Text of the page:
Thesis title: Human factors and the design of digital health technology
Research area: My thesis focuses on human factors relevant for the use of embedded, wearable, and mobile sensors in clinical research, with an emphasis on patients using these in free-living conditions. Such technology can provide important ways to effectively monitor patients and personalize treatments, which is relevant for many stakeholders in the care system ranging from patients and patient associations to personnel in clinical research and practice. Two overarching research themes related to the adoption of digital health define the scope of my studies.
Theme one: Technology acceptance deals with ease-of-use and perceived usefulness and is fundamental to adoption of digital health. Within this theme, I develop, adapt, and assess frameworks associated with technology acceptance, covering HCI and human factors research in general as well as the digital health domain in particular. I also develop and validate design principles and proof-of-concept designs that promote acceptance and negotiate differences in technological literacy among patients and clinical personnel.
Theme two: Engagement studies focus on interaction with technology over time and patient empowerment. Participant attrition is recognized as challenging for clinical studies and practice, posing threats to the validity of results and relevance of interventions using digital health technologies. Within this theme, I therefore design and assess mechanisms that promote lasting engagement and value-creation over time. This includes aspects such as perceived privacy, transparency and trust, support for behavior change and adherence, as well as gamification and other forms of incentives.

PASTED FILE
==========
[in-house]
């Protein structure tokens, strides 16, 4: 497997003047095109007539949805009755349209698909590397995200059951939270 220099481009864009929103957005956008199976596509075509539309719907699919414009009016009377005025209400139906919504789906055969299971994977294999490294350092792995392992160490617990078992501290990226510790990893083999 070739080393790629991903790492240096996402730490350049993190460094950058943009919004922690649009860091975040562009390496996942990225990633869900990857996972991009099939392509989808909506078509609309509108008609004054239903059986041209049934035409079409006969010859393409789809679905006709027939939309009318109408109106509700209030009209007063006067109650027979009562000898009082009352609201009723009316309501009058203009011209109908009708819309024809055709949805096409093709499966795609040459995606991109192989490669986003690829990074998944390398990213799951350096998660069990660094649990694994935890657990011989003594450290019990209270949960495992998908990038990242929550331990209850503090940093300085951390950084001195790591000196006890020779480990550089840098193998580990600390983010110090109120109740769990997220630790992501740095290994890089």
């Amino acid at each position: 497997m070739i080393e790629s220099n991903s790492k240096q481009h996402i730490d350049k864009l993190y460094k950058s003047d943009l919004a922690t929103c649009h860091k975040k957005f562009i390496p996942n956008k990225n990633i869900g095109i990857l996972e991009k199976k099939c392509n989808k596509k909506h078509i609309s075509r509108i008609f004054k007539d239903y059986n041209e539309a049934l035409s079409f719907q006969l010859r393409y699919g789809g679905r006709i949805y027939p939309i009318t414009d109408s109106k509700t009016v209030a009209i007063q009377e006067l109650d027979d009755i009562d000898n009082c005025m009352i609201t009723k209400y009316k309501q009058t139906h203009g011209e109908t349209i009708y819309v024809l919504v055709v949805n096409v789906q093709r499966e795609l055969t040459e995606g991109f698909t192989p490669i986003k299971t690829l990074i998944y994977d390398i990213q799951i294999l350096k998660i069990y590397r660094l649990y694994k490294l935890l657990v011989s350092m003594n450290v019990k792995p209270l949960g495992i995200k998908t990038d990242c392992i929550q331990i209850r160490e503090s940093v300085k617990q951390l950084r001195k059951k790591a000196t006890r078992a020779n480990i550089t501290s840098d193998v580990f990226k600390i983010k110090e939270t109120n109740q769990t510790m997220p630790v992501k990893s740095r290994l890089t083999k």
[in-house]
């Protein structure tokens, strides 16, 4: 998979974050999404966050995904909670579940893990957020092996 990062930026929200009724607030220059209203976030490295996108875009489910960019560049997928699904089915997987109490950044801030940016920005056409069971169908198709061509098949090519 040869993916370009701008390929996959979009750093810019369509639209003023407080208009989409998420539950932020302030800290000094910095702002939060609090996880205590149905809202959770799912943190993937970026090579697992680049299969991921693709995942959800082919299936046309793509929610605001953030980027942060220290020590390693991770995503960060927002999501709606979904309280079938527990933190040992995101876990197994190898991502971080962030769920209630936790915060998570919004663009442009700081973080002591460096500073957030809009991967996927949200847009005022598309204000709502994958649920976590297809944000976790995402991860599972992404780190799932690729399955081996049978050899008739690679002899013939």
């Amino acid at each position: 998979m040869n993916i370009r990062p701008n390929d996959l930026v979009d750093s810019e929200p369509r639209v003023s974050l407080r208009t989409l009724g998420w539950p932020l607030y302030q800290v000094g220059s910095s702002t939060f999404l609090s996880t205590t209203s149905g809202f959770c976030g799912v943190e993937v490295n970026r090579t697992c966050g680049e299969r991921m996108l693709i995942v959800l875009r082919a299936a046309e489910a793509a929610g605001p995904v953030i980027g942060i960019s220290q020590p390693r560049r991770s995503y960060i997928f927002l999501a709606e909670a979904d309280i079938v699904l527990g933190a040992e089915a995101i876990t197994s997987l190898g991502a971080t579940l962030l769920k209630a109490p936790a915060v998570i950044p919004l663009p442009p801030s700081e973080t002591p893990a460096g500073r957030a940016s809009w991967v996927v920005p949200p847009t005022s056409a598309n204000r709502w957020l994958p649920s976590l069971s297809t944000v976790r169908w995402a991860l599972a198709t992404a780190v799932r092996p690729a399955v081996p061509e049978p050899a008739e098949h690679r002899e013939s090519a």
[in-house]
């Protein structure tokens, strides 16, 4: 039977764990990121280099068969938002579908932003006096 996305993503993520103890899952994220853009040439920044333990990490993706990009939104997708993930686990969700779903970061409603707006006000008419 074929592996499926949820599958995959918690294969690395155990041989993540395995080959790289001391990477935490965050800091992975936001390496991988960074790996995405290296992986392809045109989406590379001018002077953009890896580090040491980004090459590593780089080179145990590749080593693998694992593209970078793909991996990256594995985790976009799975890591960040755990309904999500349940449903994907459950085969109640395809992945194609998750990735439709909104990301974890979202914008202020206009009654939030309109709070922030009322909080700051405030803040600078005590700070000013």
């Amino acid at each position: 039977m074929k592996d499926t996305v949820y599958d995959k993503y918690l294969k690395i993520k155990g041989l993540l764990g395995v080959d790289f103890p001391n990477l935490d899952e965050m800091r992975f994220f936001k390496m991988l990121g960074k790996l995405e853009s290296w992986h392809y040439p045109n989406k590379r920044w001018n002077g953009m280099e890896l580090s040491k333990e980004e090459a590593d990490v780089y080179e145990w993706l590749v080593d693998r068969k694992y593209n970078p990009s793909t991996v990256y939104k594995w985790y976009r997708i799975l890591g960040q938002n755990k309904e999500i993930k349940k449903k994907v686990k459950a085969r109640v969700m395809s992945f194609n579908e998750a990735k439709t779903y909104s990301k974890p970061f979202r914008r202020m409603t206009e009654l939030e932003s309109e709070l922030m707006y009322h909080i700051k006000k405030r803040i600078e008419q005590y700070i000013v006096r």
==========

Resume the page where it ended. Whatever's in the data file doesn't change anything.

Research approach: My PhD studies rely on design research methods widely adopted in HCI and human factors research. Given my background in interaction design, I employ a broad range of state-of-the-art techniques from human-centered design and design thinking associated with co-design and stakeholder involvement.
Research setting: This thesis is associated with several established clinical collaborations that benefit from including human factor considerations as a complement to their existing agendas. Within my fully funded PhD position, I am in a very good position to engage with additional collaborations.